Hours Press  

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Train wreck at Montparnasse (October 22, 1895) by Studio Lévy and Sons.
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Train wreck at Montparnasse (October 22, 1895) by Studio Lévy and Sons.

In 1927 Nancy Cunard moved into a farmhouse in La Chapelle-Réanville, Normandy. It was there in 1928 that she set up the Hours Press. Previously the small press had been called Three Mountains Press and run as a hobby by William Bird, an American journalist in Paris, who had already produced work by Ezra Pound. Cunard wanted to support experimental poetry and provide a higher-paying market for young writers; her inherited wealth allowed her to take financial risks that other publishers could not. Hours Press became known for its beautiful book designs and high-quality production.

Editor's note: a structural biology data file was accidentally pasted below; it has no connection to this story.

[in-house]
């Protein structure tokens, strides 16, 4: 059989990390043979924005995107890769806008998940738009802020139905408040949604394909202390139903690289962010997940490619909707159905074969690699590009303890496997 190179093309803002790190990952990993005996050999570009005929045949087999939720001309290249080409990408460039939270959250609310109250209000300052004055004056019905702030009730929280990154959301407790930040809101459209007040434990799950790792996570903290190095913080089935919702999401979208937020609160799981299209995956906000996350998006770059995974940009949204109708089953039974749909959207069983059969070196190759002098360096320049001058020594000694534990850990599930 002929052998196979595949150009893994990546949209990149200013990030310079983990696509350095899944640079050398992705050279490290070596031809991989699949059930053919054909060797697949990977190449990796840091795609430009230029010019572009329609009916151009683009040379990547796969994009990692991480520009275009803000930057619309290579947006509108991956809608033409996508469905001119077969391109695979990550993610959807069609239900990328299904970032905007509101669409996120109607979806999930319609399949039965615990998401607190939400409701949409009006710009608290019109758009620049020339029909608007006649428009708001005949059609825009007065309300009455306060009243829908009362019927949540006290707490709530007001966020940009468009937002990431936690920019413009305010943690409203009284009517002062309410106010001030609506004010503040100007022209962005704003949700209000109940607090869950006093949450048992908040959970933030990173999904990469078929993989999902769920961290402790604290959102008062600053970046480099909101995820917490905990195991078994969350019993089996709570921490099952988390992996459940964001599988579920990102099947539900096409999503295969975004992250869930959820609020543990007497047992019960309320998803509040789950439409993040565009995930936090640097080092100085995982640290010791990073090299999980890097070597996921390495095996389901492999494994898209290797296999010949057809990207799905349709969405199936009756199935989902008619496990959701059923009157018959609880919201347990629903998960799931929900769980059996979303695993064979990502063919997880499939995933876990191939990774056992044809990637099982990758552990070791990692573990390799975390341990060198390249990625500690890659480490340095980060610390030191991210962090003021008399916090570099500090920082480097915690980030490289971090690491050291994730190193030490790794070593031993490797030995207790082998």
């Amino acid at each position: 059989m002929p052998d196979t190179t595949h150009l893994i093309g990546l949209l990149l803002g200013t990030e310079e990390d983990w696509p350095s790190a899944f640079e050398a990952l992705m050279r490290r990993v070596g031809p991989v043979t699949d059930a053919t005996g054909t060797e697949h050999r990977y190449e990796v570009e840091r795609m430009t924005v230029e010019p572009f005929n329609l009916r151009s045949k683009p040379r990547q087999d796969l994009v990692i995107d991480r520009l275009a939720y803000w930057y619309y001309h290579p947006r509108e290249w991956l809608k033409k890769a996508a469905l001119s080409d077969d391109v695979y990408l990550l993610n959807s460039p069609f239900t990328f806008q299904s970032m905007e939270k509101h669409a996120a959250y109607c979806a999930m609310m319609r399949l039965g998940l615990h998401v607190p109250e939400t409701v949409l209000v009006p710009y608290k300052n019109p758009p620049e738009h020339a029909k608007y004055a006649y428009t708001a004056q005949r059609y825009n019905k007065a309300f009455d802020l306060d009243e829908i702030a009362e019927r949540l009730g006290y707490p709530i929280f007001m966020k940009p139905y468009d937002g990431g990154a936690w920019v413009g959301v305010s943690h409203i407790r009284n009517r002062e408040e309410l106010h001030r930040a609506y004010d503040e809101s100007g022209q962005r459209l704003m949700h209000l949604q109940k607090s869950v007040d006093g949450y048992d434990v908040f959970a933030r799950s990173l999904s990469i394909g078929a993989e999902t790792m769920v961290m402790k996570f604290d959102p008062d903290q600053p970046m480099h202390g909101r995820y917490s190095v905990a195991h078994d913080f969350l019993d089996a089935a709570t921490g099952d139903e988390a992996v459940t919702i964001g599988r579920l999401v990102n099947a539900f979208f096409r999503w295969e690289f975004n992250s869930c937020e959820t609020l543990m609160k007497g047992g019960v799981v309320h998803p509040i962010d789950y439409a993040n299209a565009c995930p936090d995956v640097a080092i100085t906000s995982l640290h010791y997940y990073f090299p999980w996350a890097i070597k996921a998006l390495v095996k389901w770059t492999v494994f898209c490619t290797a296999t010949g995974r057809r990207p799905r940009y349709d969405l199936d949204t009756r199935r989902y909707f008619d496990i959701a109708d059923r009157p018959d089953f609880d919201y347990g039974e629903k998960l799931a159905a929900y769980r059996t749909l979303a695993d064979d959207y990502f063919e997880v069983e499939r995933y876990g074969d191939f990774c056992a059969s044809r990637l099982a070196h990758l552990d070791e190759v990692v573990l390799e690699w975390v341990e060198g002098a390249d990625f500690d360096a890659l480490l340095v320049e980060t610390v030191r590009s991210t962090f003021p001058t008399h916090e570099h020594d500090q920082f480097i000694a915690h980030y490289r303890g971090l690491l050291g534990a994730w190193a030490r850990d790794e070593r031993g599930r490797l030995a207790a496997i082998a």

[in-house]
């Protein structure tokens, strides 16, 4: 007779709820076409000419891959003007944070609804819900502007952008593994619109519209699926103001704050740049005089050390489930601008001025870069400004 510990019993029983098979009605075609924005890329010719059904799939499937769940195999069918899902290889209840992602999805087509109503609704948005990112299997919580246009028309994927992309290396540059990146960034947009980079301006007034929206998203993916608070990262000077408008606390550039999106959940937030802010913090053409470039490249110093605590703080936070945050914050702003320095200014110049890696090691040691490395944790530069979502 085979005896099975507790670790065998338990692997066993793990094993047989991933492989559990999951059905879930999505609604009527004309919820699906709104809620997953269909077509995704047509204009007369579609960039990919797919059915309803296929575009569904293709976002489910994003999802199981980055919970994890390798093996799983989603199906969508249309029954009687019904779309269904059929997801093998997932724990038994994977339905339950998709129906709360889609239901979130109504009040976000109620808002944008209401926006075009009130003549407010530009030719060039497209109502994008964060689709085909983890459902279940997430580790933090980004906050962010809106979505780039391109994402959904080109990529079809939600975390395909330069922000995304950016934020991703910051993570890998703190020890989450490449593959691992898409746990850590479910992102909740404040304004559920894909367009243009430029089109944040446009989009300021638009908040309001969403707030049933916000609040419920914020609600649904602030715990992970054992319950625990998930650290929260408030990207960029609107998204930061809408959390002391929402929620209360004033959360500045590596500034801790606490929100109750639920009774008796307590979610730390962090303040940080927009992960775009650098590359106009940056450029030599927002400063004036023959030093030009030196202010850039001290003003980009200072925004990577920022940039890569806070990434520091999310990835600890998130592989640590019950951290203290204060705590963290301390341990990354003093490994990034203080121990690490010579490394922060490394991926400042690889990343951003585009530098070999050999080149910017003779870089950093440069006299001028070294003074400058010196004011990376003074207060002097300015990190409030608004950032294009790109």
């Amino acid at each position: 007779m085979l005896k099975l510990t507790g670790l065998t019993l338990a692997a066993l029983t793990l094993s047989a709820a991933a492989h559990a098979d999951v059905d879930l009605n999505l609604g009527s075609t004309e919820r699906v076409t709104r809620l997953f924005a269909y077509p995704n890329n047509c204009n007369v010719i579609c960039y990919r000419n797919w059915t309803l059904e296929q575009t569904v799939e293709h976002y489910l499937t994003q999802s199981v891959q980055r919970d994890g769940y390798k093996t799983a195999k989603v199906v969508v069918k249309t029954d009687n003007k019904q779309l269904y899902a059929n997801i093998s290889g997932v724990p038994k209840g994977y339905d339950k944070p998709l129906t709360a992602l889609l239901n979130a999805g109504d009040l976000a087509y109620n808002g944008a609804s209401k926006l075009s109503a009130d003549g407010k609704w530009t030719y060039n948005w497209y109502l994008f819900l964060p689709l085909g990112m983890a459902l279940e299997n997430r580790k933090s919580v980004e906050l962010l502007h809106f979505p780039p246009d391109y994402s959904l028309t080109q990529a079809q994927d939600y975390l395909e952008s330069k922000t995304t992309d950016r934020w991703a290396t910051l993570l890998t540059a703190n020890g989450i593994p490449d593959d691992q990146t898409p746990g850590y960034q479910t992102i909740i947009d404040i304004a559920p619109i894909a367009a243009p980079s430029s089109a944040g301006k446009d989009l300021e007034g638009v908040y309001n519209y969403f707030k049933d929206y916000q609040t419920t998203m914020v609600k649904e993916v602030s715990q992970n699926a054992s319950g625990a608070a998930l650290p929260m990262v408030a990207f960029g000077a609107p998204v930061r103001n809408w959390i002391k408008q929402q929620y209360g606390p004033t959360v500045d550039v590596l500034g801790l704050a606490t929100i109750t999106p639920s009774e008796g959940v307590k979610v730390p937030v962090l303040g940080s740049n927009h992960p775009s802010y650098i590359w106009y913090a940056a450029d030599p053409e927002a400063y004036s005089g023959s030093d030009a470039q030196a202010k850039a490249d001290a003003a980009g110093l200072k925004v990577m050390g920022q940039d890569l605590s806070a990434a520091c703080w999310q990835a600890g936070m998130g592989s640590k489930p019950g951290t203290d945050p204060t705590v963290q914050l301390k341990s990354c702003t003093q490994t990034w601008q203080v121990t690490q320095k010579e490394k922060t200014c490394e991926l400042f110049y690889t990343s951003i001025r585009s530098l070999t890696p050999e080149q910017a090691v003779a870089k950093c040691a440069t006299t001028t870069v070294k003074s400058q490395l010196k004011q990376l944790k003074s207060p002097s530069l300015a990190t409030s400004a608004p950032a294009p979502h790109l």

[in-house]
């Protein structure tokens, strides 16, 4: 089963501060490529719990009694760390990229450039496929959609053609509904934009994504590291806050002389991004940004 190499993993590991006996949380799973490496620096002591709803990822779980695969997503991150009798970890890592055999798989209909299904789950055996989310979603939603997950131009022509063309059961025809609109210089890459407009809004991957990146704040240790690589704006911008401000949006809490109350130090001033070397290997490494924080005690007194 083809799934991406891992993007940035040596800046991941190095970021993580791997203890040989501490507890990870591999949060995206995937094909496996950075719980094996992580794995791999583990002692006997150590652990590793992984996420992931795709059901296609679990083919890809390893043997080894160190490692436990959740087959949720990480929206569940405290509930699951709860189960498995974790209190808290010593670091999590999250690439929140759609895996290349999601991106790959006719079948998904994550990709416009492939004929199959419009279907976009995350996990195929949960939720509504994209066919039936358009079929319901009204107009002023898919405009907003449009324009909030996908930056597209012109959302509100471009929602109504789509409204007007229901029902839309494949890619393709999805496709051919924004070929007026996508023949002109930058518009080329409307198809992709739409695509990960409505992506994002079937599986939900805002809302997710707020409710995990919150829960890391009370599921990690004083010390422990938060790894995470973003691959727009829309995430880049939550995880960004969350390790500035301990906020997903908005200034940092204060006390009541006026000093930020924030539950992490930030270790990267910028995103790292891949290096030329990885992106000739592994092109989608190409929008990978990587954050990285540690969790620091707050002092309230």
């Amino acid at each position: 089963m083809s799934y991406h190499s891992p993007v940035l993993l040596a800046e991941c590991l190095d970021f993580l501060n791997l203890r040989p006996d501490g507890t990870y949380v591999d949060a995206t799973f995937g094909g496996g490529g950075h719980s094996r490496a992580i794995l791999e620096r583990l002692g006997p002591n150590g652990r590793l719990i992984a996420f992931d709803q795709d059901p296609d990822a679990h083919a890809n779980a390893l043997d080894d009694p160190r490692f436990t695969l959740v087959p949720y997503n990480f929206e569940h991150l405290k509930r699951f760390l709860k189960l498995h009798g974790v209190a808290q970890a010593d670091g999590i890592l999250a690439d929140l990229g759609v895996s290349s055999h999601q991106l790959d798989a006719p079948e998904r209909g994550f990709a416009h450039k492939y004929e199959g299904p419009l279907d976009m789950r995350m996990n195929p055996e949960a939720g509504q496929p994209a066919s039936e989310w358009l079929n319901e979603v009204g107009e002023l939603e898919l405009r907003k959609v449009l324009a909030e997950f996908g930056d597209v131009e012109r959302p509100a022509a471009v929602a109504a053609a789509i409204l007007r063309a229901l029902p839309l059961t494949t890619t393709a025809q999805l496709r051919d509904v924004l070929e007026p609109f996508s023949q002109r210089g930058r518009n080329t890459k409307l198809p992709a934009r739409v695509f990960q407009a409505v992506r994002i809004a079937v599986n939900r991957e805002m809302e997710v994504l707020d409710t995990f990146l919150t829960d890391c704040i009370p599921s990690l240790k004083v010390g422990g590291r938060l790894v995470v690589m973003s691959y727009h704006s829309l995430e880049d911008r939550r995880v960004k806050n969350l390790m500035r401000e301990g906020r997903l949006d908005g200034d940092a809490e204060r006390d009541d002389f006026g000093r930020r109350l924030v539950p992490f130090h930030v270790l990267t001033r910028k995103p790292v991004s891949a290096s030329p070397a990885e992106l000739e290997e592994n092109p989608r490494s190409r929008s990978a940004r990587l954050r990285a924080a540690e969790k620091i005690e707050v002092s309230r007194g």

It brought out the first separately published work of Samuel Beckett, a poem called Whoroscope (1930). It also published Pound's initial XXX Cantos. By 1931, Wyn Henderson had taken over day-to-day operation of the press, and in the same year it published its last book, The Revaluation of Obscenity by sexologist Havelock Ellis.




Unless indicated otherwise, the text in this article is either based on Wikipedia article "Hours Press" or another language Wikipedia page thereof used under the terms of the GNU Free Documentation License; or on original research by Jahsonic and friends. See Art and Popular Culture's copyright notice.

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